In terms of the acting, this is another area where Kamikaze Girls shines. The two lead actresses, Kyoko Fukada and Anna Tsuchiya, have an amazing degree of chemistry together to the point where it's simple nice to see them interact with each other on screen. The two actresses also both fit their respective roles perfectly. For example, Fukada pulls off the adorable, one would be hard pressed not to get touched when she takes offense to some “Yanki” spitting in front of her, yet cynical nature of her character perfectly. I was never much impressed with her more serious work in Onmyoji II (2003), but she seems to do wonders with her more untraditional character in this film. Tsuchiya also deserves a level of praise for her acting. Her range in particular is something to commend as she plays both the “biker chick” persona that she has in the film along with her more shy schoolgirl character that Ichigo used to be, as seen during a lengthy flashback. Her tearful scene after learning that Ryuji, for whom she had a crush on, is already engaged to her friend and mentor is also very credible and well acted, even if it seems a little over the top that it would generate this type of reaction considering she hadn't known Ryuji for very long. The rest of the cast here is fairly good as well, although no other performances really stand out or deserve much praise in their own right. However, the film is so focused on the two principal characters that even had the supporting cast been marred with horrible acting the movie still could have easily risen above it.

The movie doesn't just excel in terms of its story and acting, though, as production values in general tend to be great. The cinematography in the movie, for example, is also extraordinary, as the director of photography Shoichi Ato shows a good deal of finesse in his craft. His camerawork here mostly utilizes very stylish techniques with a lot of panning and movement within the same shot, although there are several more traditional approaches Ato tries with breathtaking results as well, with the best example being the sweeping crane shot as Momoko and Ichigo stand on a hillside.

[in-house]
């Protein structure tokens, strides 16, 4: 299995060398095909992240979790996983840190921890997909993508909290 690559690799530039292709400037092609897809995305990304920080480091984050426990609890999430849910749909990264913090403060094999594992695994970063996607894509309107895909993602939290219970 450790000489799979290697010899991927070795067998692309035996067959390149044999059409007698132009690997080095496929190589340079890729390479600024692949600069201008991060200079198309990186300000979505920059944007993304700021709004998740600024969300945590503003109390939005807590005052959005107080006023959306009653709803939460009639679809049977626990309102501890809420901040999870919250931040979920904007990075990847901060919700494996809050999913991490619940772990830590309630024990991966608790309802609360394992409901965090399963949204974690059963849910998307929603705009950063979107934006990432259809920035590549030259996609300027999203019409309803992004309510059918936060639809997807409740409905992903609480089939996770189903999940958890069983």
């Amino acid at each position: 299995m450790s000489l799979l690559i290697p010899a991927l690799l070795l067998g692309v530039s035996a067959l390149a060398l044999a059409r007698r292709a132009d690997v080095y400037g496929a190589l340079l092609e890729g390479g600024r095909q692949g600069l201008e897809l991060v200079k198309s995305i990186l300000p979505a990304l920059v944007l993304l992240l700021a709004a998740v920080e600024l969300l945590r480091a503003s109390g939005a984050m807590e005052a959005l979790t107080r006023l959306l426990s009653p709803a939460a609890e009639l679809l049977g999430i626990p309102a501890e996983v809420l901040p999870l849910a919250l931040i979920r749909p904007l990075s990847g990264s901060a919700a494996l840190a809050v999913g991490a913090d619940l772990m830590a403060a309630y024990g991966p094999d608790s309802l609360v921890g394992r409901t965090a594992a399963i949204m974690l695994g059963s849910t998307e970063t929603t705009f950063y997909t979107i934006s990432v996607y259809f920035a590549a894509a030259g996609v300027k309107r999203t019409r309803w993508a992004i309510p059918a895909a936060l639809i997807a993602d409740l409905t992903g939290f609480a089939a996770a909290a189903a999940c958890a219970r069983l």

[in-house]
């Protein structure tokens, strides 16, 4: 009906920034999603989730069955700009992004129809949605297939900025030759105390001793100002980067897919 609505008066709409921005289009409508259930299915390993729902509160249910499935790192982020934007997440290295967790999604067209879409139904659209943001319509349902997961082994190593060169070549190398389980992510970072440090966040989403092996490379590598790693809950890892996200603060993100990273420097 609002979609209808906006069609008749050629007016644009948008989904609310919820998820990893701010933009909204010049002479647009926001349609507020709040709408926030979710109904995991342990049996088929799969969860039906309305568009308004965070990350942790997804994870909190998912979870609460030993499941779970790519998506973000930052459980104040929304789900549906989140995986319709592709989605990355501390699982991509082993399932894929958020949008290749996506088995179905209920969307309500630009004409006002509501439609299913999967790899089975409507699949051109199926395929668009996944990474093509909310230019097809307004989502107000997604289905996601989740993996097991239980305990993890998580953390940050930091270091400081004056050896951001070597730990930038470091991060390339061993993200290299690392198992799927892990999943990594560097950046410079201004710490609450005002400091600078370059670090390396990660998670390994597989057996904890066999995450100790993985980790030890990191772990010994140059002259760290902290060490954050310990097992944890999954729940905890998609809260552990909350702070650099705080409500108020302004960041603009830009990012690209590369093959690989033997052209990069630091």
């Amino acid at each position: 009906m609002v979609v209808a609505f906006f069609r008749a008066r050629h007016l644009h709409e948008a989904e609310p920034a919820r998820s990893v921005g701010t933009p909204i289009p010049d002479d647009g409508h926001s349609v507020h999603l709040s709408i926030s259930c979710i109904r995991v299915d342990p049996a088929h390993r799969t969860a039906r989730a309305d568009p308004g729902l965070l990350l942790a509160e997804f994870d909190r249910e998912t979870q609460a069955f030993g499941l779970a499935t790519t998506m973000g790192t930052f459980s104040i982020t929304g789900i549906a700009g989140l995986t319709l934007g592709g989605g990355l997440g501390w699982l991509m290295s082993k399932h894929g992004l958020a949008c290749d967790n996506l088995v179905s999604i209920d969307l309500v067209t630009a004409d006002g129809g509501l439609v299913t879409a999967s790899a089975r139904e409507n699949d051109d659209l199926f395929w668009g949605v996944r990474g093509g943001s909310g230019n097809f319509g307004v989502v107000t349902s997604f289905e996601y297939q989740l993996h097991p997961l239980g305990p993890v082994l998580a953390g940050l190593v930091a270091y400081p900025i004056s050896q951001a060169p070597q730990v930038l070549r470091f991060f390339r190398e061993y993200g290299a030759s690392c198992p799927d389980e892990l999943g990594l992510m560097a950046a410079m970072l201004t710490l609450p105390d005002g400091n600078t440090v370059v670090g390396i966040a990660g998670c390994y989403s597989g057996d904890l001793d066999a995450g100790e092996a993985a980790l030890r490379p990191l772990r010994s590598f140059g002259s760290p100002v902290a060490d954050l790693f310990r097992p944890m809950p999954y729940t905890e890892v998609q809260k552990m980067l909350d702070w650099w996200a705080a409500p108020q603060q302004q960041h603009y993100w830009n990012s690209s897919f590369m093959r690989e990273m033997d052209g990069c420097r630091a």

Of course another aspect to consider as to why this film works so well is simply the well constructed pacing and flow of the movie. There really isn't a slow part of the film, as it's entertaining from start to finish as it quickly moves from one element to the next. The movie never really lets up, yet it never moves so quickly as to leave the audience behind or with a sense of confusion. This is especially praiseworthy given the manner in which the film can quickly jump from one setting to the next very quickly, as it's easy to imagine that editor Chiaki Toyama certainly had a tough task in trying to compile this all together, although the use of narration during a lot of the early sequences certainly helps.

In regards to the music, Yoko Kanno does a commendable job, even if her score tends to slip into the background without a good deal of memorable themes to its credit. Kanno's greatest strength, though, is simply her range, as she is more than capable of producing dramatic, retro (as seen during the grainy segments in Tokyo) and more outlandish pieces of music that the film might require with wonderful success.

In closing, Kamikaze Girls is one of those rare films that just seem to come together almost perfectly. By all appearances the movie seems like an improbable candidate for this level of praise, but Nakashima and his crew certainly seem to know what they are doing as they have managed to craft this remarkable little film. The movie clearly was a hit with audiences in Japan as well, as it wasn't long before movies like Nana (2005) came on the scene utilizing the same “female bonding” formula seen in this movie. As for those who are smitten by the more off-the-wall comedy style seen in this film, they might want to check out Gen Sekiguchi's Survive Style 5+ (2004), which was produced in the same year although the comedy is much more “mature” (i.e. “R” rating vs. “PG-13”) and lacks the kind of cute touch found in Nakashima's work.